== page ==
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E.M. Forster

The Duality Paradigm

The Duality Paradigm (Book 1) - Lia Cooper



Everyone knows magic users and werewolves are intrinsically diametrically opposed...

Seattle Police Detective Ethan Ellison, born into a long line of Quebecois magicians, leads a fairly unassuming life working Theft and consulting on magical misdemeanors. He's spent eight years building a life for himself in Seattle, far from his father's shadow. He works hard, lives under the radar, and fucks whoever catches his eye.

Detective Patrick Clanahan, beta-heir to Pack McClanahan, is a tightly wired bundle of rage and guilt, still trying to come to terms with the murder of his last partner.

When a human woman is murdered in werewolf territory under suspicious circumstances, Ethan is reassigned to work the case with Clanahan in the hopes that he'll be able to balance out the wolf's rougher edges.

Too bad they mostly just rub each other the wrong way.

SUMMARY REVIEW: A quality werewolf / detective read; strong antagonistic characters, atmospheric Seattle setting - good times.




Book 1 in ' Blood and Bone ' trilogy.


( Review copy in exchange for a fair review. )


The main characters are both part of the Seattle Police Dept, Ethan, a mediocre Mage refugee from an abusive powerful magic family and Pat whose happier family birthright is of werewolf aristocracy. There is an instinctive antagonism between these two groups, mage and werewolf, which works to add an edge to their interactions.


This is a well established AU Seattle, with magic being part of the status quo, albeit with resulting prejudices and power struggles. The descriptions of the settings were imaginatively detailed and I liked this careful grounding of magic within an ordinary reality,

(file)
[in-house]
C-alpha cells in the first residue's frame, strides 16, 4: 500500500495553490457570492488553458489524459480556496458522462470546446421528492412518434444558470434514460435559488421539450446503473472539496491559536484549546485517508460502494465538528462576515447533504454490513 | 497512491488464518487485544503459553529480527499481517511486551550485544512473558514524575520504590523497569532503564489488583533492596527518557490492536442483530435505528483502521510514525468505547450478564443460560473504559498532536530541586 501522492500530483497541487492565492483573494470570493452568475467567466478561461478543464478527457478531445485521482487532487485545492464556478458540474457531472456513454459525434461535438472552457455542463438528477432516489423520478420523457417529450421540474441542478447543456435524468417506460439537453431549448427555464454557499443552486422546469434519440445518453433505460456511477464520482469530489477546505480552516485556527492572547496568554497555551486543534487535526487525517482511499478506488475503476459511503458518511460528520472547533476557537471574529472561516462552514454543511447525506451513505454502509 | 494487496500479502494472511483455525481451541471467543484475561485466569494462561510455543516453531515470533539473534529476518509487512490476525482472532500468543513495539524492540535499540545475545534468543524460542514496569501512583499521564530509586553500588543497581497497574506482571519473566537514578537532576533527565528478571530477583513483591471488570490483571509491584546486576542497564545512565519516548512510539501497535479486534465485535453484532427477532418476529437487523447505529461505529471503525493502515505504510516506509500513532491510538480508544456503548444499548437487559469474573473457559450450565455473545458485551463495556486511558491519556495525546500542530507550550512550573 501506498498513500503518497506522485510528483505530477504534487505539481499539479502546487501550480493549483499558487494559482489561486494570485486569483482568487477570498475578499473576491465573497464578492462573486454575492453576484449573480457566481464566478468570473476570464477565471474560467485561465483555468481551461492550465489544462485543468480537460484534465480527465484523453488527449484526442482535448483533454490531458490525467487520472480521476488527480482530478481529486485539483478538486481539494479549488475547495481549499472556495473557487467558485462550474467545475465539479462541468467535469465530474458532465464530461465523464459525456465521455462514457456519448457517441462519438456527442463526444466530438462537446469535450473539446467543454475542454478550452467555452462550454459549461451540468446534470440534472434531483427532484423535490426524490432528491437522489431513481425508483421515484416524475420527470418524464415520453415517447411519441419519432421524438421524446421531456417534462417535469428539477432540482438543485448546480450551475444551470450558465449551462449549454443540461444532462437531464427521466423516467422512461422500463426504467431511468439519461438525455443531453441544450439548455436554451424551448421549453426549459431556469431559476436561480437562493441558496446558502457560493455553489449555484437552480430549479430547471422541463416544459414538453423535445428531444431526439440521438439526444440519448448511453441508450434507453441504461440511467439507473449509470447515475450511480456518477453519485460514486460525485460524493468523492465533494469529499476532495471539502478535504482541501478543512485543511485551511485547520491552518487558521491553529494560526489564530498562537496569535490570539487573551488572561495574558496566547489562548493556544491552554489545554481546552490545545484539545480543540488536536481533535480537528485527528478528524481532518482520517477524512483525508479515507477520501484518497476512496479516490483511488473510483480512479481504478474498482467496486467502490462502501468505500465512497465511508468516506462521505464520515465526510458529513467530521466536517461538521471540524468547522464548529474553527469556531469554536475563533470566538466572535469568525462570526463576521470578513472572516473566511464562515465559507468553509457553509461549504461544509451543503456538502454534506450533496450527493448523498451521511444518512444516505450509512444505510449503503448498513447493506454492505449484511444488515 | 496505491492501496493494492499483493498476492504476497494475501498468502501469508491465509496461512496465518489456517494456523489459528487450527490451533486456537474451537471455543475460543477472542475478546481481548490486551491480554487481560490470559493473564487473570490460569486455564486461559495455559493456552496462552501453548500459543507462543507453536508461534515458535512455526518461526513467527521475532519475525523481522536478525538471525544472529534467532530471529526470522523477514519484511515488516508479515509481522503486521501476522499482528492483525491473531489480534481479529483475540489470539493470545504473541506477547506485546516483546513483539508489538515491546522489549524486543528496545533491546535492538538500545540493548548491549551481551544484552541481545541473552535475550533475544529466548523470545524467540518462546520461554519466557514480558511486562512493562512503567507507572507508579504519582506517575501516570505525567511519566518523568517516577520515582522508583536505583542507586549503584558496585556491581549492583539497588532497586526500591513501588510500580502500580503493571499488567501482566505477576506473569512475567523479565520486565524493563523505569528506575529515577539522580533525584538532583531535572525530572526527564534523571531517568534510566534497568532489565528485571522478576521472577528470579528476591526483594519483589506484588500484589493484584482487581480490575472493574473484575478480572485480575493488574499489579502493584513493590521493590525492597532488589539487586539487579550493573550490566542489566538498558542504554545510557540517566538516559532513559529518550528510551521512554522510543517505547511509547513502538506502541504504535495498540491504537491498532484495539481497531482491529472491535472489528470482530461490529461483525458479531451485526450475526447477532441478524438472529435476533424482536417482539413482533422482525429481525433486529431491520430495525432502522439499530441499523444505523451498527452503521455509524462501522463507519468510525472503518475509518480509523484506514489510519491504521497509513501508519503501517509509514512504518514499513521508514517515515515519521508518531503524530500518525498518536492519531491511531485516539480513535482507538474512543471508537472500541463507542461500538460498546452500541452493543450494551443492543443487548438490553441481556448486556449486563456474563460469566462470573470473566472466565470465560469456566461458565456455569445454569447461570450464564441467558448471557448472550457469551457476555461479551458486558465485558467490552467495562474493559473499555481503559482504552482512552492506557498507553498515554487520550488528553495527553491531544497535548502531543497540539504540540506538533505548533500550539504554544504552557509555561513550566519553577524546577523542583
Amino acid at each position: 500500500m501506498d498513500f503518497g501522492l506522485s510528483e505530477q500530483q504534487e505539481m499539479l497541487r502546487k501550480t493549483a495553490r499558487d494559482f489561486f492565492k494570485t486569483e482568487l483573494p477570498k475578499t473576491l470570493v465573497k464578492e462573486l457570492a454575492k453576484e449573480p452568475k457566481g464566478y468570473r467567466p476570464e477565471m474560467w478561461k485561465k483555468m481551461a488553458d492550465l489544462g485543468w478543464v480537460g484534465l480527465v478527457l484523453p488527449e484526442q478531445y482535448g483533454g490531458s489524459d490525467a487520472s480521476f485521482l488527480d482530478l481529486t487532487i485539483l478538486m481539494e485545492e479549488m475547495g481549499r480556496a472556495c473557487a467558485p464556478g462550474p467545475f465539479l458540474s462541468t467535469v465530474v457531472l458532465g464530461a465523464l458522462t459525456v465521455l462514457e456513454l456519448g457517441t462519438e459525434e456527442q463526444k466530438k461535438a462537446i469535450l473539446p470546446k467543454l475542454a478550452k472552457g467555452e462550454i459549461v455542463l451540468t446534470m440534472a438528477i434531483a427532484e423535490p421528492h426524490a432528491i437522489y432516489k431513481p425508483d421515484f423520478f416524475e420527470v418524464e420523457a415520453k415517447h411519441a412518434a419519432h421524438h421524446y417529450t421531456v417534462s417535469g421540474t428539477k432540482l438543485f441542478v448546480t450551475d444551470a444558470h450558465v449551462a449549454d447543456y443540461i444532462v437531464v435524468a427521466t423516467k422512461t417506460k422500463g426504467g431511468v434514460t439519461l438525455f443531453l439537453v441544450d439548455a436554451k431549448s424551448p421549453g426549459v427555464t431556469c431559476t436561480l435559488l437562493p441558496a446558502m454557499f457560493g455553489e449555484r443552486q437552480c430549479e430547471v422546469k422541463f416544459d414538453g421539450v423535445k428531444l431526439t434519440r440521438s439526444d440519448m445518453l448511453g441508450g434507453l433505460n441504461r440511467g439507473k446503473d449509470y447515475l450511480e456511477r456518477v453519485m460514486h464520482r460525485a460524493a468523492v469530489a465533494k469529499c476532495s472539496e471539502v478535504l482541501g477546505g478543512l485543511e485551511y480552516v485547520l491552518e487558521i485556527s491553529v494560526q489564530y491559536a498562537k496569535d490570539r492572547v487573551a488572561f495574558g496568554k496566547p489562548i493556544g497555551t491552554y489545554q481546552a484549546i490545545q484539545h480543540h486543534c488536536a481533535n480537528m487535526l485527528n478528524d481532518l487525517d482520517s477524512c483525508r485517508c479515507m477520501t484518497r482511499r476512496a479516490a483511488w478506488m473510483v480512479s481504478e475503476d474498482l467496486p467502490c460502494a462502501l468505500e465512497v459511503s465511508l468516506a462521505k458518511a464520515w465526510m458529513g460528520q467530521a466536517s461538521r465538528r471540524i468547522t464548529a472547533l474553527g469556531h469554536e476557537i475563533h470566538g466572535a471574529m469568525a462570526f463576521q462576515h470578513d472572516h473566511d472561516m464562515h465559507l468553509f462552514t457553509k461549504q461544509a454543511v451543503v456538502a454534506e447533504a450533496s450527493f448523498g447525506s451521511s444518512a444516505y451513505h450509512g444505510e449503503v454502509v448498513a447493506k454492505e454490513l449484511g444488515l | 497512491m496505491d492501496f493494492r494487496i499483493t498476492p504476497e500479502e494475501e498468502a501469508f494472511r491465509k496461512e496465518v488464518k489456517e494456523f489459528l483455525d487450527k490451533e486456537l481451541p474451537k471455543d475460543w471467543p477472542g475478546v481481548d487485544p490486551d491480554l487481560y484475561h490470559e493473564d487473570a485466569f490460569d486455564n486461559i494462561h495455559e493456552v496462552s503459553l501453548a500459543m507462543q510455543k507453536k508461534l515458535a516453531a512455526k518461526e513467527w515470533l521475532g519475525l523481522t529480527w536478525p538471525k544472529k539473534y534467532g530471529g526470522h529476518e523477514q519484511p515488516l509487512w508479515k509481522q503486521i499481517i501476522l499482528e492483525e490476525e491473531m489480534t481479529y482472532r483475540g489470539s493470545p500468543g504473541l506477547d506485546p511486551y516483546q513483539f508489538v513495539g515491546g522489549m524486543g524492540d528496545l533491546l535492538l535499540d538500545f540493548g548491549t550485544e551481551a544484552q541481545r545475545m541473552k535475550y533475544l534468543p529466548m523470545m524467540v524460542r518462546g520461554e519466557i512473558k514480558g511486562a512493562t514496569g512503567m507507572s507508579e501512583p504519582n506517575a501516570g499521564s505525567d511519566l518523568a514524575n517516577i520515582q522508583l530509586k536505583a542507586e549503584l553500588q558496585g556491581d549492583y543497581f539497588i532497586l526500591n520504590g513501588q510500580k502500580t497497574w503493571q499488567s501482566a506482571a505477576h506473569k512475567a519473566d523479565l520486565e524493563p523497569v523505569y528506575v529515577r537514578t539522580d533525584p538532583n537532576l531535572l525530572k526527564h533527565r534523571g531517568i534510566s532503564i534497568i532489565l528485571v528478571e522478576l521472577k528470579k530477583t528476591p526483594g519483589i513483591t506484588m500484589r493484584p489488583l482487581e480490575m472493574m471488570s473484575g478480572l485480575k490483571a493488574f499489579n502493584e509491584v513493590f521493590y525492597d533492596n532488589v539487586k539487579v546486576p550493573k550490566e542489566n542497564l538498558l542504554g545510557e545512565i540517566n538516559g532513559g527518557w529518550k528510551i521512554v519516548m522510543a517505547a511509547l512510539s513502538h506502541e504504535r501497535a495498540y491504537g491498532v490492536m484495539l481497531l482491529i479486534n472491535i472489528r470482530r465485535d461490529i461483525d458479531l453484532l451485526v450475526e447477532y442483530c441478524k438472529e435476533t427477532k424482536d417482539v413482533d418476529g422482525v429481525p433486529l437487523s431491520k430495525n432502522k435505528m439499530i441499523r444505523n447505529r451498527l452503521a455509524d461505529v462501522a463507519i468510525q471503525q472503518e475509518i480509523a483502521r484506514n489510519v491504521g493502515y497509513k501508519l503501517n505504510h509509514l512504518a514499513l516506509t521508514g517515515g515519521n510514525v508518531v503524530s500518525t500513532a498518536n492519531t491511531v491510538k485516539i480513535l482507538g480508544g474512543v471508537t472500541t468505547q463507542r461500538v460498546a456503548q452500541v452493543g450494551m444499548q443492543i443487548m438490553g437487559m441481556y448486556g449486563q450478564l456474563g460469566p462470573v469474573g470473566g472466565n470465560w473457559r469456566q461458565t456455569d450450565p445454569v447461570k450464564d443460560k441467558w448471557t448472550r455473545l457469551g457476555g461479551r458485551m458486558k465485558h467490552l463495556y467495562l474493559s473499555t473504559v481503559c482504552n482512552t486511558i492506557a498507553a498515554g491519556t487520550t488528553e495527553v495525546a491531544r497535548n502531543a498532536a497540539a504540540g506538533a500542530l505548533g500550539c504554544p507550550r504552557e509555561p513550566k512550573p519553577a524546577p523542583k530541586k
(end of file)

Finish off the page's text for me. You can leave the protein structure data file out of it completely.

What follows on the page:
"The Seattle South Precinct worked out of an old worn down red brick building fronted by large windows that let in too many stares during summer and too much cold air in winter."


The detecting element of the story was straight forward and perhaps a little easily solved. However the well paced journey to the solution was very enjoyable with some interesting secondary characters joining in the fun.


The slow build up of the work partnership between Ethan and Pat, was very nicely drawn. Ethan's haphazard feckless loner life is compared to Pat's situation with a close knit pack, a more traditional kind of family. These guys are very believable and appealing. I particularly liked Pat's way of dealing with the world partly through his nose. This not least because the descriptions avoid the literary werewolf obsession with overwritten olfactory imagery which can sound like the out pouring of a manic wine writer. Initially Ethan's unwashed smell is simply of spunk and sweat and still offends Pat on many levels. As the guys learn to work together and their personal relationship deepens delightfully, I did have some problems with Ethan's wilful silliness over some blatantly obvious developments. I am putting this down as a sacrifice on the alter of the necessary evils of series development.


Which brings me to this book's inconclusive ending, which I found unfortunate as it pushed Ethan's silliness into the realms of bloody minded stupidity. Nevertheless in the main I thoroughly enjoyed this entertaining introduction to the series and I am looking forward to the next book.


This was a review copy given for a fair review. I would rate this as 4.25 stars.